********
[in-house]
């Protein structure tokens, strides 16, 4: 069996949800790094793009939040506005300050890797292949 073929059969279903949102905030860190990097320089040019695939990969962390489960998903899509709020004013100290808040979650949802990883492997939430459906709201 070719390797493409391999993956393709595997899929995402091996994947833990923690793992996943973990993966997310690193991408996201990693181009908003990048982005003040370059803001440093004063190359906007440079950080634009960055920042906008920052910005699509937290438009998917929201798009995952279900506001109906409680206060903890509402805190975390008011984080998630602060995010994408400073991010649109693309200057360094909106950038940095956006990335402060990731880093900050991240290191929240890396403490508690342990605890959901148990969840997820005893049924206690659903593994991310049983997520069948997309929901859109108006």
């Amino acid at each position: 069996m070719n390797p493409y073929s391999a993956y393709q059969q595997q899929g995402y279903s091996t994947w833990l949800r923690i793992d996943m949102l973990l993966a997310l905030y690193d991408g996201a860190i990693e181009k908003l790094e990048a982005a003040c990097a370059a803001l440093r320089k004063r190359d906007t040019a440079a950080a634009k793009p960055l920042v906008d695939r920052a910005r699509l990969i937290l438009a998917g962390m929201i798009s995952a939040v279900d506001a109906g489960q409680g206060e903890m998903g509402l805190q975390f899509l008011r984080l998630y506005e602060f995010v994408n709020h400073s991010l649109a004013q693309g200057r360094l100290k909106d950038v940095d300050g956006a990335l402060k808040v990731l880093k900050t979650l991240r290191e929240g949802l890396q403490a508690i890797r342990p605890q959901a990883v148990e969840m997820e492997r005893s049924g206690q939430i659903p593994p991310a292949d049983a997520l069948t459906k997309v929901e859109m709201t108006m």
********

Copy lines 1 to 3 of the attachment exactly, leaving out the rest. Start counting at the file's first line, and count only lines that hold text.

[in-house]
């Protein structure tokens, strides 16, 4: 069996949800790094793009939040506005300050890797292949 073929059969279903949102905030860190990097320089040019695939990969962390489960998903899509709020004013100290808040979650949802990883492997939430459906709201 070719390797493409391999993956393709595997899929995402091996994947833990923690793992996943973990993966997310690193991408996201990693181009908003990048982005003040370059803001440093004063190359906007440079950080634009960055920042906008920052910005699509937290438009998917929201798009995952279900506001109906409680206060903890509402805190975390008011984080998630602060995010994408400073991010649109693309200057360094909106950038940095956006990335402060990731880093900050991240290191929240890396403490508690342990605890959901148990969840997820005893049924206690659903593994991310049983997520069948997309929901859109108006």
């Amino acid at each position: 069996m070719n390797p493409y073929s391999a993956y393709q059969q595997q899929g995402y279903s091996t994947w833990l949800r923690i793992d996943m949102l973990l993966a997310l905030y690193d991408g996201a860190i990693e181009k908003l790094e990048a982005a003040c990097a370059a803001l440093r320089k004063r190359d906007t040019a440079a950080a634009k793009p960055l920042v906008d695939r920052a910005r699509l990969i937290l438009a998917g962390m929201i798009s995952a939040v279900d506001a109906g489960q409680g206060e903890m998903g509402l805190q975390f899509l008011r984080l998630y506005e602060f995010v994408n709020h400073s991010l649109a004013q693309g200057r360094l100290k909106d950038v940095d300050g956006a990335l402060k808040v990731l880093k900050t979650l991240r290191e929240g949802l890396q403490a508690i890797r342990p605890q959901a990883v148990e969840m997820e492997r005893s049924g206690q939430i659903p593994p991310a292949d049983a997520l069948t459906k997309v929901e859109m709201t108006m």